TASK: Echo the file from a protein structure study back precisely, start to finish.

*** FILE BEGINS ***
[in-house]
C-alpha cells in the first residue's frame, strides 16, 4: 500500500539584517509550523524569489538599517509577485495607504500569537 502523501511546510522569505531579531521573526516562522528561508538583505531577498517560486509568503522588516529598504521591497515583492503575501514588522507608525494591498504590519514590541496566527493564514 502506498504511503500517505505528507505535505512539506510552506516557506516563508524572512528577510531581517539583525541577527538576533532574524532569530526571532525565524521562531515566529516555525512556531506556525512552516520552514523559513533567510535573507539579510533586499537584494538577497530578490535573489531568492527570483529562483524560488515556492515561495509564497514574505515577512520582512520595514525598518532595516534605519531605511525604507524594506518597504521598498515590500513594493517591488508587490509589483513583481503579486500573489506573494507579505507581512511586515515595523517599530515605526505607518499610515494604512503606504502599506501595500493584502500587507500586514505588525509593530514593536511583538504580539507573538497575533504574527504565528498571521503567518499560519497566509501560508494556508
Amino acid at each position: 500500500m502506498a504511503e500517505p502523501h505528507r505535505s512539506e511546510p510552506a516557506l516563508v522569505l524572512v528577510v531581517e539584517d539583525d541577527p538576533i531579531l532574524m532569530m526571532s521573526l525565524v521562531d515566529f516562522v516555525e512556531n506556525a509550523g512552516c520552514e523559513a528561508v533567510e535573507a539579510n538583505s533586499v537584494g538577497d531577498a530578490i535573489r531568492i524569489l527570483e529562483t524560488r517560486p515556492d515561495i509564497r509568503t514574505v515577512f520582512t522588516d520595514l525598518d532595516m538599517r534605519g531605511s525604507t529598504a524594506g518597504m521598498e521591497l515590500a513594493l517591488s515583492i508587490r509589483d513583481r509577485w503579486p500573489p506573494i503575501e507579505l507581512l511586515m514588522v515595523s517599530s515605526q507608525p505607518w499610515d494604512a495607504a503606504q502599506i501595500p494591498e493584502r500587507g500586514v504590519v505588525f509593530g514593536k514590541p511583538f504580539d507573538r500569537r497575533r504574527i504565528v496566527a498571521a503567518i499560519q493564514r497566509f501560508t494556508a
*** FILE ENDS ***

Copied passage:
[in-house]
C-alpha cells in the first residue's frame, strides 16, 4: 500500500539584517509550523524569489538599517509577485495607504500569537 502523501511546510522569505531579531521573526516562522528561508538583505531577498517560486509568503522588516529598504521591497515583492503575501514588522507608525494591498504590519514590541496566527493564514 502506498504511503500517505505528507505535505512539506510552506516557506516563508524572512528577510531581517539583525541577527538576533532574524532569530526571532525565524521562531515566529516555525512556531506556525512552516520552514523559513533567510535573507539579510533586499537584494538577497530578490535573489531568492527570483529562483524560488515556492515561495509564497514574505515577512520582512520595514525598518532595516534605519531605511525604507524594506518597504521598498515590500513594493517591488508587490509589483513583481503579486500573489506573494507579505507581512511586515515595523517599530515605526505607518499610515494604512503606504502599506501595500493584502500587507500586514505588525509593530514593536511583538504580539507573538497575533504574527504565528498571521503567518499560519497566509501560508494556508
Amino acid at each position: 500500500m502506498a504511503e500517505p502523501h505528507r505535505s512539506e511546510p510552506a516557506l516563508v522569505l524572512v528577510v531581517e539584517d539583525d541577527p538576533i531579531l532574524m532569530m526571532s521573526l525565524v521562531d515566529f516562522v516555525e512556531n506556525a509550523g512552516c520552514e523559513a528561508v533567510e535573507a539579510n538583505s533586499v537584494g538577497d531577498a530578490i535573489r531568492i524569489l527570483e529562483t524560488r517560486p515556492d515561495i509564497r509568503t514574505v515577512f520582512t522588516d520595514l525598518d532595516m538599517r534605519g531605511s525604507t529598504a524594506g518597504m521598498e521591497l515590500a513594493l517591488s515583492i508587490r509589483d513583481r509577485w503579486p500573489p506573494i503575501e507579505l507581512l511586515m514588522v515595523s517599530s515605526q507608525p505607518w499610515d494604512a495607504a503606504q502599506i501595500p494591498e493584502r500587507g500586514v504590519v505588525f509593530g514593536k514590541p511583538f504580539d507573538r500569537r497575533r504574527i504565528v496566527a498571521a503567518i499560519q493564514r497566509f501560508t494556508a